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Can Cannabis Oil Go Bad?

Finding a long-lost cannabis concentrate is a bittersweet moment. Your discovered concentrate was left stranded in a pair of jeans that had been stuffed in the far reaches of your dresser, untouched since that last camping trip. For about a year, it’s been sitting in between some parchment paper, waiting for you to unearth it.

The good news: no mold. The bad news: it doesn’t look like the translucent and golden “shatter” you once had. What’s before you now looks like a collection of off-yellow sugar crystals. Has this hash oil gone past its shelf life? Can you still enjoy it?

How long a cannabis concentrate lasts depends on a number of factors ranging from the quality and classification of the starting material used to the packaging and storage of the final product. While some extracts and infusions can experience quality degradation in a very short time span, others may stay fresh and useable indefinitely.

The Impact of Extraction Method on Concentrates

Over time, some shatters will sometimes “sugar out” as their terpenes degrade away, leaving a substance with a higher concentration of THCA behind.

The golden standard in any extraction methodology is that the quality of the end product will always reflect the quality of the starting material. “Gold in, gold out; Garbage in, garbage out.” There’s a direct correlation between the quality of the starting material and what remains post-extraction. Inferior products containing compromised cannabinoid profiles will, in every case, result in an inferior extract.

Terpenes will almost always experience degradation of some kind during extraction. The loss will not only affect the flavor and medical efficacy of the final product, it could play a role in that product’s shelf life as well. Some products, such as those purposed for dabbing, utilize extraction methods intended for terpene preservation. Extractions meant for infusions such as for edibles, topicals, and tinctures however, may not necessarily need to utilize these terpene preservation methods.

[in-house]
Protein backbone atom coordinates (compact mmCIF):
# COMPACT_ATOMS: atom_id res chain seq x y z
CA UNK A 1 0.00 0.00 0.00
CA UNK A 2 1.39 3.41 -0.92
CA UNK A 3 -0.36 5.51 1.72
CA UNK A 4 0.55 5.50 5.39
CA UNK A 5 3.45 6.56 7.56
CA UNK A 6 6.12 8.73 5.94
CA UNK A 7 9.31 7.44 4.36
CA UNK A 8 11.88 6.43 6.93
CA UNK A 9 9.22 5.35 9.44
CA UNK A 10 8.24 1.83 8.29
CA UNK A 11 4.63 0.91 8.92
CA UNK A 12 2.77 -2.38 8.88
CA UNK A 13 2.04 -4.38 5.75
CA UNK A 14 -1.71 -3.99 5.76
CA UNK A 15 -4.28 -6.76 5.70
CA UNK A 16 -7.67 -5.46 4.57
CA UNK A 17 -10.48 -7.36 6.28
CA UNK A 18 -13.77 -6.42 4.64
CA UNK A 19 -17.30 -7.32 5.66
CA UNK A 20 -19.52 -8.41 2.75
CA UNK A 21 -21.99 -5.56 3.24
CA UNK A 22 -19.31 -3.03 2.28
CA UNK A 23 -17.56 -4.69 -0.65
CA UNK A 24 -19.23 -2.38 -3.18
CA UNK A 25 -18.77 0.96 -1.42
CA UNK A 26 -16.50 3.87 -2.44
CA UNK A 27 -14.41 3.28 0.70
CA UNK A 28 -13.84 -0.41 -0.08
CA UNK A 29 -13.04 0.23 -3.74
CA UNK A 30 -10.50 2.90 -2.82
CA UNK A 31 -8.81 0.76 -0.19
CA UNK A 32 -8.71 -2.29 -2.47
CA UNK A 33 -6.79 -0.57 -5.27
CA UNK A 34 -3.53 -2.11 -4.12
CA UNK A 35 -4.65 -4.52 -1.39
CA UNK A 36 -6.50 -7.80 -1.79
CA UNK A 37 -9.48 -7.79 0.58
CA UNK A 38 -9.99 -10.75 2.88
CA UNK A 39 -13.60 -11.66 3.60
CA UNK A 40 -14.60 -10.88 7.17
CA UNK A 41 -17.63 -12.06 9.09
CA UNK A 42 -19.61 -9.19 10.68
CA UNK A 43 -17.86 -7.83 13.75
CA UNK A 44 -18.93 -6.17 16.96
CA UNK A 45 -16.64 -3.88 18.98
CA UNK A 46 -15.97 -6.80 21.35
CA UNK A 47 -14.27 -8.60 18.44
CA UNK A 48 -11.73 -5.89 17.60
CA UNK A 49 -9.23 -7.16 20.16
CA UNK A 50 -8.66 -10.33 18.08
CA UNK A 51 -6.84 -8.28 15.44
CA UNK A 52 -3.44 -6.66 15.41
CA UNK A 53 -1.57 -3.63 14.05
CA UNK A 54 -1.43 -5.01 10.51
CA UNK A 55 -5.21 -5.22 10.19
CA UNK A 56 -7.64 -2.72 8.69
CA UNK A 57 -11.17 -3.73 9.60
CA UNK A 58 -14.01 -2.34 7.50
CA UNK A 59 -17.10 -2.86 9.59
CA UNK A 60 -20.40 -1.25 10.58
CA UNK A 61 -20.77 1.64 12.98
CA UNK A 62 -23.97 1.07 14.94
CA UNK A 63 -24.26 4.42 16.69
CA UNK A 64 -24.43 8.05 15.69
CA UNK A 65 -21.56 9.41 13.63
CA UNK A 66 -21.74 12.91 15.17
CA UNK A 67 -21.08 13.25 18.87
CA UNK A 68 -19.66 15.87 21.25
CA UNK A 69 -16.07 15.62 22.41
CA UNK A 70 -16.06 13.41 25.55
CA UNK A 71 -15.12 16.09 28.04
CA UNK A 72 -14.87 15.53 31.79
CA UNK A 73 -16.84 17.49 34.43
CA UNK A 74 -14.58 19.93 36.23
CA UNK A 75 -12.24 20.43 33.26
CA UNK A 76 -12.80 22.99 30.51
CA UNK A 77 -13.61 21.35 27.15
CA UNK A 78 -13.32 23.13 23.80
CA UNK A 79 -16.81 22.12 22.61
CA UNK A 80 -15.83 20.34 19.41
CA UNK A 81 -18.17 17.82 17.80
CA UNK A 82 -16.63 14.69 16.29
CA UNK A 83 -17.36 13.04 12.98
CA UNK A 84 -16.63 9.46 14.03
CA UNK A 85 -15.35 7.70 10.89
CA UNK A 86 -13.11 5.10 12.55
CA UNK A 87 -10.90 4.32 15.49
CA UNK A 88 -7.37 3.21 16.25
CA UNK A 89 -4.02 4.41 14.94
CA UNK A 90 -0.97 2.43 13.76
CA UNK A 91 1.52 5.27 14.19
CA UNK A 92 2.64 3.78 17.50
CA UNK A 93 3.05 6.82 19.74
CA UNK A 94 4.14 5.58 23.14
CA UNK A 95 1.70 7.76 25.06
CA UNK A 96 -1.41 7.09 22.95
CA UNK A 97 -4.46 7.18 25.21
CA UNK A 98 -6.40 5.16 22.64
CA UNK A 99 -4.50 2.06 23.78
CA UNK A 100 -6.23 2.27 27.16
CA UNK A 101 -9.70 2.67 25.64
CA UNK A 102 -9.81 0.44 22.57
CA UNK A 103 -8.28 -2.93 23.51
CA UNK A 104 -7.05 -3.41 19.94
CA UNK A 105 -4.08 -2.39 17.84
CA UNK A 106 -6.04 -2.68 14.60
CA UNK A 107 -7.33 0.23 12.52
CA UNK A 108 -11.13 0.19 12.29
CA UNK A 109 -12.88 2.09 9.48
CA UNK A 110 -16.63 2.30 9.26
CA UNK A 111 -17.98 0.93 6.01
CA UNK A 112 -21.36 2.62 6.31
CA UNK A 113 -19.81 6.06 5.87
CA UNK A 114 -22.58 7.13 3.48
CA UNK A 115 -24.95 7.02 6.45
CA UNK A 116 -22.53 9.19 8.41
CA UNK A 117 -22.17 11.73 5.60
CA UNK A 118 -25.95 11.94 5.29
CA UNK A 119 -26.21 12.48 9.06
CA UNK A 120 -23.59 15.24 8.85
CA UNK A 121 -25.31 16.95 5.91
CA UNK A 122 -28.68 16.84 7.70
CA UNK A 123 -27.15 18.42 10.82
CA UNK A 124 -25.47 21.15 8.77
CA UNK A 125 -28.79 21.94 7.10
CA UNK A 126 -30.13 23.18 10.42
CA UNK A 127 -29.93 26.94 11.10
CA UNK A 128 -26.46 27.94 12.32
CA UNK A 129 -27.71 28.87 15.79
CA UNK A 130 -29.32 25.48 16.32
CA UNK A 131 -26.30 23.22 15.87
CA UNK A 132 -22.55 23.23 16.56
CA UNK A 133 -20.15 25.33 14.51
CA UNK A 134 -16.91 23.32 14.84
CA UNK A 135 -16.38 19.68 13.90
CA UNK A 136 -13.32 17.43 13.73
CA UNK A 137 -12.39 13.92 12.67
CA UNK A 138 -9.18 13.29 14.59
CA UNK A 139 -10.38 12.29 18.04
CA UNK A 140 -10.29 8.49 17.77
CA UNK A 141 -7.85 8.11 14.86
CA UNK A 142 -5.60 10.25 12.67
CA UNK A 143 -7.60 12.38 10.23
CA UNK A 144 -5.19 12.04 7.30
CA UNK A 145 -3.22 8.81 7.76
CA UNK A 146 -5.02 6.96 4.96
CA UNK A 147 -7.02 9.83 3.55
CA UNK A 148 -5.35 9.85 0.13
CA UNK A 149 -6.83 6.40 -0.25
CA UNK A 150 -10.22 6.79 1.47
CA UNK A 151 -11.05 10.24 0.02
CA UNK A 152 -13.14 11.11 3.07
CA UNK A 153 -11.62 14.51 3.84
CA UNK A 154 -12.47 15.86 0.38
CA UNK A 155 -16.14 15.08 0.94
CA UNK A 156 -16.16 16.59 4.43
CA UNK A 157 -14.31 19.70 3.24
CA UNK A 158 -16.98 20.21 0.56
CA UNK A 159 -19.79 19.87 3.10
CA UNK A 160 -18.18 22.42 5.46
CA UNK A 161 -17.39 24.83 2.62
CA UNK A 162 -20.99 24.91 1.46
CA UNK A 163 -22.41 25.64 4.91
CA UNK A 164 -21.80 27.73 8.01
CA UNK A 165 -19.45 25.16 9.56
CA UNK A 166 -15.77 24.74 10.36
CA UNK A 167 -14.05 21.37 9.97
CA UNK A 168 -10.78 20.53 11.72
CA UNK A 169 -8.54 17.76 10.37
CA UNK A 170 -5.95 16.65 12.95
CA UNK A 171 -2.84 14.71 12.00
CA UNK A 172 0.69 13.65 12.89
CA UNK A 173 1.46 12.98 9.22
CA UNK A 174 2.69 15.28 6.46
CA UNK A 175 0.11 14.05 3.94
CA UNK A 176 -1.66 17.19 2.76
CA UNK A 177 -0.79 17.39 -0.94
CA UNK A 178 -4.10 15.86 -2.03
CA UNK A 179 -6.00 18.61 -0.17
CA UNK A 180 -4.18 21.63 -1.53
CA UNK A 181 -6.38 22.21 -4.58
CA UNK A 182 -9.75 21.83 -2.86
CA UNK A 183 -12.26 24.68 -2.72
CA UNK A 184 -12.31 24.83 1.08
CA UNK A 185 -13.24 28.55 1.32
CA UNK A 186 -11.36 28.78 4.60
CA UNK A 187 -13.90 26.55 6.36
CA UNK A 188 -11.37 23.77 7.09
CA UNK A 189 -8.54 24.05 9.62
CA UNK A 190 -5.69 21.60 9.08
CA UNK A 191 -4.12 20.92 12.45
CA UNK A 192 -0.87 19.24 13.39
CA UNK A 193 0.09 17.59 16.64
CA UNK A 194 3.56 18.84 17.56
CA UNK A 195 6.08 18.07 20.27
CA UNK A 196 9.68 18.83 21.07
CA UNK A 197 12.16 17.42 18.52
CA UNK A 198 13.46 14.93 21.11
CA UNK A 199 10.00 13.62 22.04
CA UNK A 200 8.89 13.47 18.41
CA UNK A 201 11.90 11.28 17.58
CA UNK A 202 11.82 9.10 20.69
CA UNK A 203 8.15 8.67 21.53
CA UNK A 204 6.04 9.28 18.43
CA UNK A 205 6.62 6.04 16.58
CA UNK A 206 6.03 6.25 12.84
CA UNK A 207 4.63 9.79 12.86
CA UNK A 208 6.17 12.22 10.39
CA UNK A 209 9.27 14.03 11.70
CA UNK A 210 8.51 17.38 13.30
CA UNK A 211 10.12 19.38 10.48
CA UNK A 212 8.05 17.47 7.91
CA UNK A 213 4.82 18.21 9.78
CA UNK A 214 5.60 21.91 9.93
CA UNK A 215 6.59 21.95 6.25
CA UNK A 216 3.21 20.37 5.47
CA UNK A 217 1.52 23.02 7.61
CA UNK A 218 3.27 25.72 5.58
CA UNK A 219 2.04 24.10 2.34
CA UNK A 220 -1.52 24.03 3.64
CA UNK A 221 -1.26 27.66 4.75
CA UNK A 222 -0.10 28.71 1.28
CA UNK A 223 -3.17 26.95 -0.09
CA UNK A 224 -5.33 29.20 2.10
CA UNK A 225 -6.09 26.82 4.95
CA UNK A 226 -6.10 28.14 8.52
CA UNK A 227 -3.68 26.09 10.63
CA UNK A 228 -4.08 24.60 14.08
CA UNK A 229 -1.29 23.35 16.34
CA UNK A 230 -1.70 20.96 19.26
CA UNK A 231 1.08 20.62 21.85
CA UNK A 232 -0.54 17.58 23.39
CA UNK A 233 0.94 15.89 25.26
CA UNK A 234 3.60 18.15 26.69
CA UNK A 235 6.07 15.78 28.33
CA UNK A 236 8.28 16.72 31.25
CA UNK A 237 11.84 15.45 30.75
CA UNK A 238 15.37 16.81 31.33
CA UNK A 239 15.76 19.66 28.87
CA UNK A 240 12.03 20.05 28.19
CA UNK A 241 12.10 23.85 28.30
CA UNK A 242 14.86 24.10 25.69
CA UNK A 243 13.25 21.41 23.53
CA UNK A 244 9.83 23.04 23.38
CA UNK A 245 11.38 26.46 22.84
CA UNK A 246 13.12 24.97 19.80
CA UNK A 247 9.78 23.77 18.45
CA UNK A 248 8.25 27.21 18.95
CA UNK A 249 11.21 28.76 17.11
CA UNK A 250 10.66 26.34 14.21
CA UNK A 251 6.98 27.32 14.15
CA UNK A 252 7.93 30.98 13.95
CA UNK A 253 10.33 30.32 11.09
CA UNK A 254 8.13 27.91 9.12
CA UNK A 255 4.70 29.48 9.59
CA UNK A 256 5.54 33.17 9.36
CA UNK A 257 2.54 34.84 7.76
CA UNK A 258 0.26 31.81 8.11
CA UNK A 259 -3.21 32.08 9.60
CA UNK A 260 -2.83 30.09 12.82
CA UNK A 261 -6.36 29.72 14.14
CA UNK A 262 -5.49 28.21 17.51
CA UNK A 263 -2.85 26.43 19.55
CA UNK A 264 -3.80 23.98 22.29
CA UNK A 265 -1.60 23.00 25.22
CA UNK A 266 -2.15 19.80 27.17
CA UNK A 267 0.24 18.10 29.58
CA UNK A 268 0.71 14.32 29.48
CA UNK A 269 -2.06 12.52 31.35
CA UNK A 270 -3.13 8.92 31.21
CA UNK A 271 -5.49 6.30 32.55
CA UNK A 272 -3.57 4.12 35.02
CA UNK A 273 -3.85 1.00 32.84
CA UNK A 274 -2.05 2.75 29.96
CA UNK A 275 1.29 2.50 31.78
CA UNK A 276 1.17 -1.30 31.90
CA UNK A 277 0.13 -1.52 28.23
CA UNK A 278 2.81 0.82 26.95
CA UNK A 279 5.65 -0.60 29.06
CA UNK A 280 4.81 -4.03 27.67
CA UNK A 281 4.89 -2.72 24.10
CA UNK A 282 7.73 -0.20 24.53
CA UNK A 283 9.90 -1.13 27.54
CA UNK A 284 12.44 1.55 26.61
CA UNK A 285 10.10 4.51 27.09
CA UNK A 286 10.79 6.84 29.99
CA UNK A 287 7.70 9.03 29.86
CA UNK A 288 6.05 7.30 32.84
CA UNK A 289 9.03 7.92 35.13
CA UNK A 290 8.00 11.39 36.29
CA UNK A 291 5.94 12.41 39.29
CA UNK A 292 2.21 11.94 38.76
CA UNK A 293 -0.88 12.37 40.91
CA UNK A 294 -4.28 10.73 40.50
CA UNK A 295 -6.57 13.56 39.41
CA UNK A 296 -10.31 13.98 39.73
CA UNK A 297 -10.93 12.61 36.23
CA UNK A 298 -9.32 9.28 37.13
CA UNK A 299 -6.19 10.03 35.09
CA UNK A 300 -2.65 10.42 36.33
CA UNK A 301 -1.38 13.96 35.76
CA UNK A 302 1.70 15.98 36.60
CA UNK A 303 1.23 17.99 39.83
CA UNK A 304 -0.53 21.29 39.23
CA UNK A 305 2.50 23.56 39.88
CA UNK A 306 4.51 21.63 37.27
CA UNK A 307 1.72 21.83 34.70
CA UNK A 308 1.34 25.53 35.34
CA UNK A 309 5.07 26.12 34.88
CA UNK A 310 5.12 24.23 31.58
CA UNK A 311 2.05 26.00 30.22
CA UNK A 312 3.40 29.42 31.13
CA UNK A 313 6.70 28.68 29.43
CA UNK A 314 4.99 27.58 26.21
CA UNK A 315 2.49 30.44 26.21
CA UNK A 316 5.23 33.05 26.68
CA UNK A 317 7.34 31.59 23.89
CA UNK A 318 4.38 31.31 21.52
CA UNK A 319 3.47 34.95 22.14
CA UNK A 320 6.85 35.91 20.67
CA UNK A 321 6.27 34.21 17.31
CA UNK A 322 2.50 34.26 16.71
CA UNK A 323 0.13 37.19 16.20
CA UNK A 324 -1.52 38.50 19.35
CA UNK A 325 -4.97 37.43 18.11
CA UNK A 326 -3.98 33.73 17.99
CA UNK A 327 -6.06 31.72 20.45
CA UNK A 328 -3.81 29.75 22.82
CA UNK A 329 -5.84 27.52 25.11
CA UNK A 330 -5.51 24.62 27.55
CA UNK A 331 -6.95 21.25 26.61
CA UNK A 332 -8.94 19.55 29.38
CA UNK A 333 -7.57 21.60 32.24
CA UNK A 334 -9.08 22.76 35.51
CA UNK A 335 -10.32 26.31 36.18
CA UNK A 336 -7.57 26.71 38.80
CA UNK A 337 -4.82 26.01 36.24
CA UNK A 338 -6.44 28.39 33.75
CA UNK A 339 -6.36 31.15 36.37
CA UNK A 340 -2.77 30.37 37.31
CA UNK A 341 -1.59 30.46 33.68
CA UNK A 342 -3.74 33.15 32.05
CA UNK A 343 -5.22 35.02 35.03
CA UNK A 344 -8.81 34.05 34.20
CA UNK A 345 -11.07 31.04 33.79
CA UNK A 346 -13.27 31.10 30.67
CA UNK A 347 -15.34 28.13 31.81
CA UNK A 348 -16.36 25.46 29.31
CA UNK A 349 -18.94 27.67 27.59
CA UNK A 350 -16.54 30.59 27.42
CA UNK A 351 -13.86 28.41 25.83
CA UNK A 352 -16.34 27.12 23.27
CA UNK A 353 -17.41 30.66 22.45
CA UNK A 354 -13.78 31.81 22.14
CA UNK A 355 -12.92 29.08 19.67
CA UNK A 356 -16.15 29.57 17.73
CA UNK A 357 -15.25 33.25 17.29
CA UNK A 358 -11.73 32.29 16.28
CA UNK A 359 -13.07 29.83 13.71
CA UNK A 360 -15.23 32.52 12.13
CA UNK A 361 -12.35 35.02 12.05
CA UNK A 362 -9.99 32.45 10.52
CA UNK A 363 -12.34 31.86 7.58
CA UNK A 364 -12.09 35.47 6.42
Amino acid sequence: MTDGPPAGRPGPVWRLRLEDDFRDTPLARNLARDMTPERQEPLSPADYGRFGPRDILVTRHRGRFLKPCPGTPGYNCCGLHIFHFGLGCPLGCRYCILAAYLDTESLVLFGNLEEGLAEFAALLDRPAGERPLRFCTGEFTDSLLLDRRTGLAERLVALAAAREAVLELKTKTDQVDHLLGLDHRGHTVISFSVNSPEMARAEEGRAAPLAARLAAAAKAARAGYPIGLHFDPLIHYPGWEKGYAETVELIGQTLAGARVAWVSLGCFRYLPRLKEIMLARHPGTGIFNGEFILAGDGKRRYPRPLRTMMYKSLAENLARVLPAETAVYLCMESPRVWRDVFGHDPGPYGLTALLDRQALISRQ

Concentrates come in a variety of forms, ranging from extracts like saps, shatters, crumbles, butters, and distillates to sifted mechanical varieties like kief, ice water extract (IWE), and dry sift. Their attributes, such as consistency, viscosity, and clarity, are all byproducts of their extraction method.

The basic principle of an extraction is to remove the many impurities from the starting material, which include plant matter, fats and lipids, and other foreign contaminants. Many fats and lipids in solventless concentrates remain because they are more difficult to mechanically remove.

Solvent extractions, on the other hand, produce “oleoresins” that contain a combination of cannabinoids, flavonoids, and terpenes, as well as other impurities such as fats and lipids, in many cases. Through a secondary solvent filtration process called “winterization,” these fats and lipids may be removed from a product, leaving behind a more purified substance.

The process of winterization is known to cause some terpene degradation that could compromise both the flavor profile and the consistency of the final product. However, this process is necessary for the production of super stable hash oil products such as glass-like “shatters,” as well as high terpene-containing saps and sugars.